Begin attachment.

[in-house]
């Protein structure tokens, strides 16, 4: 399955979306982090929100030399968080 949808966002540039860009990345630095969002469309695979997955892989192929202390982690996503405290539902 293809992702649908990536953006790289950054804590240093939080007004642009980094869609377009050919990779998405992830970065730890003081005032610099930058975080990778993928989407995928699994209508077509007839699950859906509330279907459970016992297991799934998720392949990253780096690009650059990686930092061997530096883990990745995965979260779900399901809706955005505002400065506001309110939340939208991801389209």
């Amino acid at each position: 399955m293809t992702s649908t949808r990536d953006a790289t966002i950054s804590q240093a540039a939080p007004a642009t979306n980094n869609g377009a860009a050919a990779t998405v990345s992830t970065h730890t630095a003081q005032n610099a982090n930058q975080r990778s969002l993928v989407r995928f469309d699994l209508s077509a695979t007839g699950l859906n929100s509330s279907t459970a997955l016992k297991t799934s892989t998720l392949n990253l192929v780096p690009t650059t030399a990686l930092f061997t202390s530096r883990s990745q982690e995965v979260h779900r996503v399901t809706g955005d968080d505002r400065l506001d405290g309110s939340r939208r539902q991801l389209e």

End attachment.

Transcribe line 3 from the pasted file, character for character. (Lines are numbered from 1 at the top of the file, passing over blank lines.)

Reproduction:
């Amino acid at each position: 399955m293809t992702s649908t949808r990536d953006a790289t966002i950054s804590q240093a540039a939080p007004a642009t979306n980094n869609g377009a860009a050919a990779t998405v990345s992830t970065h730890t630095a003081q005032n610099a982090n930058q975080r990778s969002l993928v989407r995928f469309d699994l209508s077509a695979t007839g699950l859906n929100s509330s279907t459970a997955l016992k297991t799934s892989t998720l392949n990253l192929v780096p690009t650059t030399a990686l930092f061997t202390s530096r883990s990745q982690e995965v979260h779900r996503v399901t809706g955005d968080d505002r400065l506001d405290g309110s939340r939208r539902q991801l389209e």